Master Project: Controlled Solvent Vapor Annealing for Determining Interactions in Multicomponent Systems
Job offer from February 26, 2018
Thin films of conducting polymers or small molecules provide the core function of organic electronics devices, such as organic solar cells, light-emitting diodes and transistors. This “active layer” usually consists of two or more solid components which are cast from a common solvent. During solvent evaporation the blend may phase separate, whereby the electronic performance of the final thin-film device strongly depends on the phase separated micromorphology. Predicting phase behavior and micromorphology requires information on solute-solute and solute-solvent interaction. The latter can be determined by rate of swelling measurements of polymer films upon controlled exposure to solvent vapor. New ideas exist to use this known technique in an indirect way to i) determine solvent-solute interaction on materials that would not/hardly swell in the pure state and ii) determine solute-solute interaction.
Project and activities
Our group has recently built up a set-up that combines controlled solvent vapor exposure with white light reflectometry for accurate thickness measurement. The set-up is new and needs to be tested and optimized towards reliable usage in determining molecular interactions in rate-of-swelling experiments. The foreseen master project consists of three parts: i) testing and calibrating the set-up on single polymer films by applying various solvent-solute combinations, ii) improving the set-up to reach optimal flexibility and accuracy, iii) performing rate of swelling experiments on blend films based on combinations of polymers and small molecules and extracting quantitative information on monomeric interaction using models based on polymer- and statistical thermodynamics.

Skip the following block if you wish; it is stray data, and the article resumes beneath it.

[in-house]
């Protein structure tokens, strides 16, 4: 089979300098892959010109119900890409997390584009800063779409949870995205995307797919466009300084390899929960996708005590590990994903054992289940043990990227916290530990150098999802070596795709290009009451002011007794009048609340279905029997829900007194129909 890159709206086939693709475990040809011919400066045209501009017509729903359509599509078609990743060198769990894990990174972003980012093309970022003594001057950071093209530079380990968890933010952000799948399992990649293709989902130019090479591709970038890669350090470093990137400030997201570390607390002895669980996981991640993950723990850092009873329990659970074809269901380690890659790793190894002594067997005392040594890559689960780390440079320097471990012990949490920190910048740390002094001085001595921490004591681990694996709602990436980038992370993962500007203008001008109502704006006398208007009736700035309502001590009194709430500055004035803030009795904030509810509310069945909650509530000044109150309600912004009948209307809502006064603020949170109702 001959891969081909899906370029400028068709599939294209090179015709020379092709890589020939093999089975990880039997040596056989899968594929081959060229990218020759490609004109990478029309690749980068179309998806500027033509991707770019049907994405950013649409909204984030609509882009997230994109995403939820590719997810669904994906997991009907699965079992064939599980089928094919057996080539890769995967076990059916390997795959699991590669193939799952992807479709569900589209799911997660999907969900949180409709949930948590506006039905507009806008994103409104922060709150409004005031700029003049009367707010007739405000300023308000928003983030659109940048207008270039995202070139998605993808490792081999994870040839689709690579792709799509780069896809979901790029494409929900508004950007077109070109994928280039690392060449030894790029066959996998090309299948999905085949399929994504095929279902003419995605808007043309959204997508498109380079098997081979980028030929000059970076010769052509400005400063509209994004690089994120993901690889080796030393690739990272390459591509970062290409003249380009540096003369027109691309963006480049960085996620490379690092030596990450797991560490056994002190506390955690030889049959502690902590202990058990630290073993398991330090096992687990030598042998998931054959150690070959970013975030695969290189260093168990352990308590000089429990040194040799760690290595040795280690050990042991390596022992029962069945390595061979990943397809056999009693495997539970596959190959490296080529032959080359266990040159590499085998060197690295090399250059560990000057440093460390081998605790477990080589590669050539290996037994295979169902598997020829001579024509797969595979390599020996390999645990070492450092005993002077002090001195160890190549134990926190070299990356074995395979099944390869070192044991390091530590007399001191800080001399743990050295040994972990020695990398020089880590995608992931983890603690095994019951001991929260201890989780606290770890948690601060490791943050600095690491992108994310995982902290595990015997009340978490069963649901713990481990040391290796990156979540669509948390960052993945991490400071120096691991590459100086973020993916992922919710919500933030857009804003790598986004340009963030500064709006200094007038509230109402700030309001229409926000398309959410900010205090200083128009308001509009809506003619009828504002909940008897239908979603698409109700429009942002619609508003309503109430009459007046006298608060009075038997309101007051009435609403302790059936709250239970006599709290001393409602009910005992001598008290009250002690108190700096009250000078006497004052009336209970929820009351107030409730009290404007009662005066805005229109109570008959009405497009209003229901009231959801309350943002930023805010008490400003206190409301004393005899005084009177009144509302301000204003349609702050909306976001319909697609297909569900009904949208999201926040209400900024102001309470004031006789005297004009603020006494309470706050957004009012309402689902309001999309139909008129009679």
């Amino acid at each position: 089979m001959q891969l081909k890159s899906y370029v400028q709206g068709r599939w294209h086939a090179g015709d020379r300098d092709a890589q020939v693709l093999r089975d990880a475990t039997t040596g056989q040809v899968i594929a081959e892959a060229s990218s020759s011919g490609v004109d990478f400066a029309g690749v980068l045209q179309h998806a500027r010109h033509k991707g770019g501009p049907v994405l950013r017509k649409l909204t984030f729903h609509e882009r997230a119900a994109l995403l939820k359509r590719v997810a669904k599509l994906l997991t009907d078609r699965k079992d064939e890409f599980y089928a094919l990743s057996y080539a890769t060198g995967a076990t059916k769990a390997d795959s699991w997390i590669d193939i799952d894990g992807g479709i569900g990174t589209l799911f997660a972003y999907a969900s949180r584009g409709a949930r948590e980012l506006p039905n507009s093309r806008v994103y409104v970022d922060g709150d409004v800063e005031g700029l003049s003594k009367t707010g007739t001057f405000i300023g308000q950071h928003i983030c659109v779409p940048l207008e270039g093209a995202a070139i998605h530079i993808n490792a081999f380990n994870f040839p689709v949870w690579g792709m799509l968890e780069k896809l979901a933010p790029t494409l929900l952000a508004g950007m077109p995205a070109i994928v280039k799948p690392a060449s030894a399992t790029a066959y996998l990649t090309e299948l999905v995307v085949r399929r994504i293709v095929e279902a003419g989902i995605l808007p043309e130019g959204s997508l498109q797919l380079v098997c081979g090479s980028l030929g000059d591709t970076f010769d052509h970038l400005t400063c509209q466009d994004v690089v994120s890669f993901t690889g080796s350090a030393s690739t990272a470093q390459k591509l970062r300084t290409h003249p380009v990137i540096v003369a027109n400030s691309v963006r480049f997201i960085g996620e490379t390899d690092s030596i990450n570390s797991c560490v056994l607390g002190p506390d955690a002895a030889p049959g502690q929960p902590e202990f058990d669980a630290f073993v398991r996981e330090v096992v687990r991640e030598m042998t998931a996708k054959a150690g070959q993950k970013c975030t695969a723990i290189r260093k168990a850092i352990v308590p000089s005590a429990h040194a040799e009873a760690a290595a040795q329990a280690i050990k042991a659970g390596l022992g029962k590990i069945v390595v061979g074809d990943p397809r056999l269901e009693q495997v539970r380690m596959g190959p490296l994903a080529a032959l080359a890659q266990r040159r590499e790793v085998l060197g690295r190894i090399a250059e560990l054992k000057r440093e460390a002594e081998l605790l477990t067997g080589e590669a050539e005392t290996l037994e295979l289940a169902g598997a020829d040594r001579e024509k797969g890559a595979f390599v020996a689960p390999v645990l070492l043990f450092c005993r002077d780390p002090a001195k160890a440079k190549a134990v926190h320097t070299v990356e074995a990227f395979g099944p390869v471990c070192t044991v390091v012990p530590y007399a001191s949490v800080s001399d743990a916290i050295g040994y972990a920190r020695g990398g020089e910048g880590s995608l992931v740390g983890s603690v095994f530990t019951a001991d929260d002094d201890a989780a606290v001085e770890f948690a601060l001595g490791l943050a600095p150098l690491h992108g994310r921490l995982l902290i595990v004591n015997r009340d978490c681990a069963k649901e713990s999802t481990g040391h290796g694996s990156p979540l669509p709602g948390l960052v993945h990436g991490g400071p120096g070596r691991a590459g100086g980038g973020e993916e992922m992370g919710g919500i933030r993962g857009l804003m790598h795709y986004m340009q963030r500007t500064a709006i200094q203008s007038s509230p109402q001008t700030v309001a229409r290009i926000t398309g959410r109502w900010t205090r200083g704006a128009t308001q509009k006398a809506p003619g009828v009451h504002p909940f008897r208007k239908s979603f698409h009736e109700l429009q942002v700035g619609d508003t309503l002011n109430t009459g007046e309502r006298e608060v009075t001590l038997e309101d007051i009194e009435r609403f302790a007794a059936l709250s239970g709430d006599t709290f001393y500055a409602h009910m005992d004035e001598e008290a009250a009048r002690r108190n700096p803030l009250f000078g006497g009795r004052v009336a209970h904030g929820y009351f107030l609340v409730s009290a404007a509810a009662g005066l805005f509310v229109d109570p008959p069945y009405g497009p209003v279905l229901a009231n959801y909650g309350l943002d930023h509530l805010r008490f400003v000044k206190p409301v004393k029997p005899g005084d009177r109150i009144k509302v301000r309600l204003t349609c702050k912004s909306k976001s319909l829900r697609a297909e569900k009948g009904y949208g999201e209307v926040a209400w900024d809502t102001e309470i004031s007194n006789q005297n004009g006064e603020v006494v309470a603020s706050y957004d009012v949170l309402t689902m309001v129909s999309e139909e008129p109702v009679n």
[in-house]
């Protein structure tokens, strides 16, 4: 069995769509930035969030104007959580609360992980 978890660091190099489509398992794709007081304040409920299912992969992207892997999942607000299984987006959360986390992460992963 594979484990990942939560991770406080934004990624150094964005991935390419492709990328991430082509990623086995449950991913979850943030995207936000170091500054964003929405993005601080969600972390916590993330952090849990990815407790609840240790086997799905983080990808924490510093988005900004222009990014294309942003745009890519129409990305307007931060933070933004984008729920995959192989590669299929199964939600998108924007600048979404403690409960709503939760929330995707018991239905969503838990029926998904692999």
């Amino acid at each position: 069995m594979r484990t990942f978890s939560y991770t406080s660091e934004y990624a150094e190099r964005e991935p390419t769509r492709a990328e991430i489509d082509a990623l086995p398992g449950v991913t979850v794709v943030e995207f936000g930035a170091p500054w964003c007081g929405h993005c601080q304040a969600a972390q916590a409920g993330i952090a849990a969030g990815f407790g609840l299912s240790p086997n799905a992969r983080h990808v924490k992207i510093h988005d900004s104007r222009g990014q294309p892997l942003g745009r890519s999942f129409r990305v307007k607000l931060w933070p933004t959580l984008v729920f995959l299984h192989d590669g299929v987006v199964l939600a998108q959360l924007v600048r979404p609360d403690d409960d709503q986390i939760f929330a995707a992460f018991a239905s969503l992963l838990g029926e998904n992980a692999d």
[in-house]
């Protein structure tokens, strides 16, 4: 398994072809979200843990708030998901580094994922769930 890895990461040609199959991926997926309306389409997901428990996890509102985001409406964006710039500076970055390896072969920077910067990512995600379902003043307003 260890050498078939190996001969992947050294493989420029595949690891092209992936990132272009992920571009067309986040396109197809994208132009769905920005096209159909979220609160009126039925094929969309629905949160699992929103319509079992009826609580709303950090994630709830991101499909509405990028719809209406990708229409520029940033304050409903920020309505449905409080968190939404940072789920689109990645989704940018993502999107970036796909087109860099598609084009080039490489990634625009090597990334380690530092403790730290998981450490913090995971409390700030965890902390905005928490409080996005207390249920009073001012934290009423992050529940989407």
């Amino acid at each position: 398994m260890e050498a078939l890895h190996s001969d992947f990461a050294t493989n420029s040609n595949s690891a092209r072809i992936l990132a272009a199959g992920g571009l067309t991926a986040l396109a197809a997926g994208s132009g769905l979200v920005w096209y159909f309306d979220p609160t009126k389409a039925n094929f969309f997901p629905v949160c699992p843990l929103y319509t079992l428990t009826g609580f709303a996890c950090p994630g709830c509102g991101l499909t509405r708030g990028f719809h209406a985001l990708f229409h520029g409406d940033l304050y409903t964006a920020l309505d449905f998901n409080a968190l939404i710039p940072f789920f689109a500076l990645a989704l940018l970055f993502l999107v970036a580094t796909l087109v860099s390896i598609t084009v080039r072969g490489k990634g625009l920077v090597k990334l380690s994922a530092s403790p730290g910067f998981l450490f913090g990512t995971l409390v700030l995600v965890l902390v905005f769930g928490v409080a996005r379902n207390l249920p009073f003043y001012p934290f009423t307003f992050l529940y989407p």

What are we looking for?
For carrying out this project we are looking for a motivated master student in the field of physics, physical chemistry, materials science or engineering. The ideal student has excellent grades and seriously considers embarking on a PhD project after finishing his/her undergraduate study. Computer programming skills and the motivation to work at the interface between experimentation and theory are a must. The duration of the project is foreseen to be six months.
Please direct questions and applications to:
Dr. Jasper J. Michels (Group Leader)
Department for Molecular Electronics
Max Planck Institute for Polymer Research
Tel: +49 (0)6131 379 607